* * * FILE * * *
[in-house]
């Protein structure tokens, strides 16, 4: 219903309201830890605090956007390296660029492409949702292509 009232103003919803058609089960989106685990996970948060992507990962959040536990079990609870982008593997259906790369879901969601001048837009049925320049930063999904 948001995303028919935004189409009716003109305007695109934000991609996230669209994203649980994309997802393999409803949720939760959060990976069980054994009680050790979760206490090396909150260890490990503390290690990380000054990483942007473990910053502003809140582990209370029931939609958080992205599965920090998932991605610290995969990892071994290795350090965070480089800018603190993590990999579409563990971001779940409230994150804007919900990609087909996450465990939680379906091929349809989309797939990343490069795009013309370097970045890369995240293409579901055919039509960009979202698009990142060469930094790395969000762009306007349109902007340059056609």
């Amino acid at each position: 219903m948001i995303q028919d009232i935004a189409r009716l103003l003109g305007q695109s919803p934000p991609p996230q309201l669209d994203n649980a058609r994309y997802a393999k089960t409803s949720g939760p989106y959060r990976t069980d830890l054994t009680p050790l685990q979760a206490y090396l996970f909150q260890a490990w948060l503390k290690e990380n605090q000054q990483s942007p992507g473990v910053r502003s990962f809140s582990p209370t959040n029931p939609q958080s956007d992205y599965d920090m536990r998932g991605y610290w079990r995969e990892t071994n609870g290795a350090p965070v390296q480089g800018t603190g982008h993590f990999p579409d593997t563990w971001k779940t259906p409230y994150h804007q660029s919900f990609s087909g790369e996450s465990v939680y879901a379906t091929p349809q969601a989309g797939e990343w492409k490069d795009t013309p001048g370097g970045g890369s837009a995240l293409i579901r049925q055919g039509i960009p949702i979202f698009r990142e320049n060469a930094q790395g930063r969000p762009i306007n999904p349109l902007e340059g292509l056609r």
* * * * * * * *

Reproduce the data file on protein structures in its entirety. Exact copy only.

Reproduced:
[in-house]
């Protein structure tokens, strides 16, 4: 219903309201830890605090956007390296660029492409949702292509 009232103003919803058609089960989106685990996970948060992507990962959040536990079990609870982008593997259906790369879901969601001048837009049925320049930063999904 948001995303028919935004189409009716003109305007695109934000991609996230669209994203649980994309997802393999409803949720939760959060990976069980054994009680050790979760206490090396909150260890490990503390290690990380000054990483942007473990910053502003809140582990209370029931939609958080992205599965920090998932991605610290995969990892071994290795350090965070480089800018603190993590990999579409563990971001779940409230994150804007919900990609087909996450465990939680379906091929349809989309797939990343490069795009013309370097970045890369995240293409579901055919039509960009979202698009990142060469930094790395969000762009306007349109902007340059056609």
């Amino acid at each position: 219903m948001i995303q028919d009232i935004a189409r009716l103003l003109g305007q695109s919803p934000p991609p996230q309201l669209d994203n649980a058609r994309y997802a393999k089960t409803s949720g939760p989106y959060r990976t069980d830890l054994t009680p050790l685990q979760a206490y090396l996970f909150q260890a490990w948060l503390k290690e990380n605090q000054q990483s942007p992507g473990v910053r502003s990962f809140s582990p209370t959040n029931p939609q958080s956007d992205y599965d920090m536990r998932g991605y610290w079990r995969e990892t071994n609870g290795a350090p965070v390296q480089g800018t603190g982008h993590f990999p579409d593997t563990w971001k779940t259906p409230y994150h804007q660029s919900f990609s087909g790369e996450s465990v939680y879901a379906t091929p349809q969601a989309g797939e990343w492409k490069d795009t013309p001048g370097g970045g890369s837009a995240l293409i579901r049925q055919g039509i960009p949702i979202f698009r990142e320049n060469a930094q790395g930063r969000p762009i306007n999904p349109l902007e340059g292509l056609r």